The Senator and the Socialite
The True Story of America's First Black Dynasty
By Lawrence Otis Graham
(HarperCollins, Hardcover, 9780060184124, 480pp.)
Publication Date: July 2006
Other Editions of This Title: Paperback
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This is the true story of America's first black dynasty. The years after the Civil War represented an astonishing moment of opportunity for African-Americans. The rush to build a racially democratic society from the ruins of slavery is never more evident than in the personal history of Blanche Kelso Bruce and his heirs.
Born a slave in 1841, Bruce became a local Mississippi sheriff, developed a growing Republican power base, amassed a real-estate fortune, and became the first black to serve a full Senate term. He married Josephine Willson, the daughter of a wealthy black Philadelphia doctor. Together they broke racial barriers as a socialite couple in 1880s Washington, D.C.
By befriending President Ulysses S. Grant, abolitionist Frederick Douglass, and a cadre of liberal black and white Republicans, Bruce spent six years in the U.S. Senate, then gained appointments under four presidents (Garfield, Arthur, Harrison, and McKinley), culminating with a top Treasury post, which placed his name on all U.S. currency.
During Reconstruction, the Bruce family entertained lavishly in their two Washington town houses and acquired an 800-acre plantation, homes in four states, and a fortune that allowed their son and grandchildren to attend Phillips Exeter Academy and Harvard University, beginning in 1896.
The Senator's legacy would continue with his son, Roscoe, who became both a protege of Booker T. Washington and a superintendent of Washington, D.C.'s segregated schools. When the family moved to New York in the 1920s and formed an alliance with John D. Rockefeller Jr., the Bruces became an enviable force in Harlem society. Their public battle to get their grandson admitted into Harvard University's segregated dormitories elicited the support of people like W. E. B. Du Bois and Franklin D. Roosevelt, and broke brave new ground for blacks of their day.
But in the end, the Bruce dynasty's wealth and stature would disappear when the Senator's grandson landed in prison following a sensational trial and his Radcliffe-educated granddaughter married a black Hollywood actor who passed for white.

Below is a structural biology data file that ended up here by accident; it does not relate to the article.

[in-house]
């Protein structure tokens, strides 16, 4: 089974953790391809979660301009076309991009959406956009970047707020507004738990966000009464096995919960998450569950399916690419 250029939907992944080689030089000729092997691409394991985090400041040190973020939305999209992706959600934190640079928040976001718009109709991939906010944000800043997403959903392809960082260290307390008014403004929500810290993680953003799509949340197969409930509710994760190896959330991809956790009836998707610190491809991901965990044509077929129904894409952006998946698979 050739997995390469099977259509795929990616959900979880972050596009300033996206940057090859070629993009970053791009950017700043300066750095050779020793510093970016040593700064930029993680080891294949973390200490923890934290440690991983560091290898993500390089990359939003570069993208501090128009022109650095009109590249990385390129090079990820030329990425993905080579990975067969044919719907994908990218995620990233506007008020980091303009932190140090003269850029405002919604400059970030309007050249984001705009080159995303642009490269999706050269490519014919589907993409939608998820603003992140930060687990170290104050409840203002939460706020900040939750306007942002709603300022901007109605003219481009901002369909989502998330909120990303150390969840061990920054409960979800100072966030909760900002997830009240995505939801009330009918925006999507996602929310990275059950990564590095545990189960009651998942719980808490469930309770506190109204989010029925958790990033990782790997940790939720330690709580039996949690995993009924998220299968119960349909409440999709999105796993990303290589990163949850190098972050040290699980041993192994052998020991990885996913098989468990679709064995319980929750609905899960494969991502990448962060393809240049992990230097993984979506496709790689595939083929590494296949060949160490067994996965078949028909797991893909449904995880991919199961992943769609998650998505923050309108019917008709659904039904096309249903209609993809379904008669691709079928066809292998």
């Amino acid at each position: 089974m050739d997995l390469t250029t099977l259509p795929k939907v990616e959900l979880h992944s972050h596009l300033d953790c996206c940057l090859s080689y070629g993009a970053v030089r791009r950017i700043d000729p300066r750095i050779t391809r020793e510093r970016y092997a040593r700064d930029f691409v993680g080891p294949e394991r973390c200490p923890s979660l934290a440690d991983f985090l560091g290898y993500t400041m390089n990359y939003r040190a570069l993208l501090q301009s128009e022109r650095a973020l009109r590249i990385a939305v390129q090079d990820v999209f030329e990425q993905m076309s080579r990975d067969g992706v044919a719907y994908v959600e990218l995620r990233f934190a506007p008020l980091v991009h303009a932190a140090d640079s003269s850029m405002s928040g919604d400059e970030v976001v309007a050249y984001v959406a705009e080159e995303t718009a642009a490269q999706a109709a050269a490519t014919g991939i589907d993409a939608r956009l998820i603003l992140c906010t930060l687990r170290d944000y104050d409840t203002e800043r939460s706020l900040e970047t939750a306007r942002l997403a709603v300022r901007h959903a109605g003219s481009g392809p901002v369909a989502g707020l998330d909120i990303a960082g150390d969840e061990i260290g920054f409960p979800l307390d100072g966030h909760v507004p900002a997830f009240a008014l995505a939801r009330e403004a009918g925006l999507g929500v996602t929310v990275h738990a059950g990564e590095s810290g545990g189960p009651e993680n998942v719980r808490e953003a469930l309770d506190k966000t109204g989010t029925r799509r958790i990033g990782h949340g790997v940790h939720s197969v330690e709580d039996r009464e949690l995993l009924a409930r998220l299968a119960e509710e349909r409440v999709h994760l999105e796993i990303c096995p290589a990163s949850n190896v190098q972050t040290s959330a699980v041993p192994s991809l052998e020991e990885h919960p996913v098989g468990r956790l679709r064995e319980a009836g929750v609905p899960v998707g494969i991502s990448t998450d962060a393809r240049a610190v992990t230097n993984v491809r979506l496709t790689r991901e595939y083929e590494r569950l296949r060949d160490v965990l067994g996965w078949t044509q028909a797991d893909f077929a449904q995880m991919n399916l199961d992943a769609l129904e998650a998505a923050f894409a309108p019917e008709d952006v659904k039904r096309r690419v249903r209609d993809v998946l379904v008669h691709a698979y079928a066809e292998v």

By drawing on Senate records, historic documents, and the personal letters of Senator Bruce, Josephine, their colleagues, friends, children, and grandchildren, author Lawrence Otis Graham weaves a riveting social history that spans 120 years. From Mississippi to Washington, D.C., to New York, The Senator and the Socialite provides a fascinating look into the history of race and class in America.
“A compelling portrait of the Bruce family’s rise, dynamics and downfall…A poignant tale of struggle, accomplishment…an illuminating account.”
“Graham digs deep and unearths secrets in…his absorbing book on money, class and color issues.”
“This book opens the door to a rich, though frustrating, period in the country’s past.”
-New York Post
“Provides thorough and solid historical detail, political analysis and cultural discussion. Entertaining, intriguing and sometimes amazing story.”
“Not just a history but a revealing commentary on race and class, and their force in shaping our lives today.”
“Excellent history of slavery, Reconstruction, post-Reconstruction, late 19th century politics and the misunderstood differences between early Republicans and Democrats.”
-San Francisco Chronicle
“Graham expertly breaks down historical events.”
“A rare, detailed glimpse into politics, race, and class in post-Reconstruction America.”
-U.S. News & World Report
“Graham paints a compelling portrait of the important role Bruce played in the country’s history.”
“Graham is a superb storyteller, and the Bruce dynasty perfect fodder for this gifted writer.”
“Graham is an incisive historian [who] brings Senator Bruce to life through his careful research and clear narrative.”
-Biloxi Sun Herald
“This account of a black family is a rags to riches to welfare tale that ought to intrigue.”
“In another piece of powerful nonfiction, Lawrence Otis Graham returns to the shelves with The Senator and The Socialite.”
“Graham details the political machinations of the post-Reconstruction South and one man’s attempt to build and maintain a dynasty.”
“Graham...recovers the history of a family that broke barriers in Washington and at Exeter and Harvard.”
-The New Yorker
“Graham’s research is impressive and comprehensive.…this compelling story shows how the American Dream can transmute into the American nightmare.”
“Graham’s strength is his intricate deliniation of class, color, culture and social climbing.”
“Informative…many striking tales. Mr. Graham is right to want to bring the story to a reading public.”
-Wall Street Journal